Icon Expensive Legal Documents The Dollar Stretcher by Gary Foreman www.stretcher.com gary@stretcher.com Do you have any recommendations on how to set up a living trust without paying high priced lawyer fees. I figure by the time we are done working with our local lawyer who has a good reputation it will run just over $1,000. We have children and need to make plans just in case. Julie in MI  Julie is to be congratulated for making 'just in case' plans. Far too many parents assume that nothing will happen to them and fail to take the necessary precautions. Unfortunately, the simple answer to her question is "no" I don't advise trying to set up a trust without a lawyer. But let's look a little deeper into Julie's question. Perhaps it won't be as expensive as she thinks.  We'll begin by considering a frugal truism. Avoid making expensive mistakes. A problem with your will or some trusts are almost impossible to correct. There's a reason that they call it your "LAST will and testament". Once you're dead you cannot amend or revoke it.  Being a sharp consumer doesn't mean always taking the least expensive alternative. In fact, doing that can sometimes cost you more in the long run. This is probably one of those cases.  In fact, not only should Julie contact an attorney for her will or trust, she'd also be wise to find one that specializes in estate planning in her state. There are some nuances that an attorney who works in another area of law or another state might not know. In fact, if you move to a new state it's important to see if your estate plan should be updated.  Let me be clear about this. I'm not a big fan of attorneys. Wills and trusts are more complicated than they need to be. And attorneys are a large part of the reason that they're so complicated.  But the unfortunate truth is that it does take specialized knowledge to do them so that problems don't crop up after your death. Not only with federal taxes, but also with state laws. And much as I don't like paying lawyers, the cost of doing it wrong could be very expensive for my children. So finding a lawyer who knows estate planning is likely to produce the right document at the lowest cost.  Julie might be tempted to consider some of the do-it-yourself will kits available. No doubt that some are quite good. Just remember that you'll die believing you did a great job. A problem won't come out until some judge says that your will or certain portions are invalid. So make your selection carefully.  So what should Julie do? She doesn't say so, but it could be that her concern is simply for her children's welfare. If that's the case a living trust probably isn't required.  A living trust is often used to avoid federal estate taxes. And that usually isn't a problem until you have over $500,000 in assets. So if Julie's goal is simply to make sure that if she and her husband die that the money goes to her kids and that she gets to select the children's guardian, then a living trust isn't necessary. Typically a will, which costs less, can handle the job.  Selecting a guardian is important. Remember that each state sets an age where a child is considered an adult. Until that age they cannot manage their own financial affairs. The guardian could be an individual (for example your sister, friend or attorney) or a corporation (a bank or trust company). There are various ways, including trusts, to set it up legally. You also have the option of letting the guardian control the money even after your children reach adulthood. Discuss it with your attorney.  Another reason this process, called estate planning, is important is that if you don't make your wishes known in writing before you die, the state will follow its own laws and make the decision for you. Not only as to managing the money, but who will raise your children. Your irresponsible bachelor brother could be asked to care for them. This is also a good time for Julie to talk with her choice and make sure that they're willing to accept the responsibility.  One final word of caution. I am not a lawyer and this isn't a place for amateurs. All I can do is warn you of the potential dangers. So before you make any decisions, contact the appropriate experts. Yes, experts do cost money. But this is one area where saving can be very expensive.  Gary Foreman is a former financial planner who currently edits  The Dollar Stretcher website  and newsletters subscribe@stretcher.com  You'll find thousands of articles to help stretch your day and your dollar. Copyright 2003 Dollar Stretcher, Inc. all rights reserved. Permission granted for use on DrLaura.com. More >>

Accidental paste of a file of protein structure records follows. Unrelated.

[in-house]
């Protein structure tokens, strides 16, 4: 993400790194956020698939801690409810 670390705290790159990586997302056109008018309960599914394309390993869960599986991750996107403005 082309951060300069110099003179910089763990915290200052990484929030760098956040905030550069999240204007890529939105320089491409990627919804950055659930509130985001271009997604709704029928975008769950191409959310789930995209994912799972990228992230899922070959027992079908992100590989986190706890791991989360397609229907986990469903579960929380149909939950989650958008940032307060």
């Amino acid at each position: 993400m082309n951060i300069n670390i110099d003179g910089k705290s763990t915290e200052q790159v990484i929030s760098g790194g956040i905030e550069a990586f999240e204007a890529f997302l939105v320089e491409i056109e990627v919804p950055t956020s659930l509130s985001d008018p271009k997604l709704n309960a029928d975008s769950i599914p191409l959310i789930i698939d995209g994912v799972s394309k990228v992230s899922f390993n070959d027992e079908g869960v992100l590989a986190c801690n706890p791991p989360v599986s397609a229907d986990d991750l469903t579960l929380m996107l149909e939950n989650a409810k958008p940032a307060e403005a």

Tags: BudgetChildrenmoneyParenting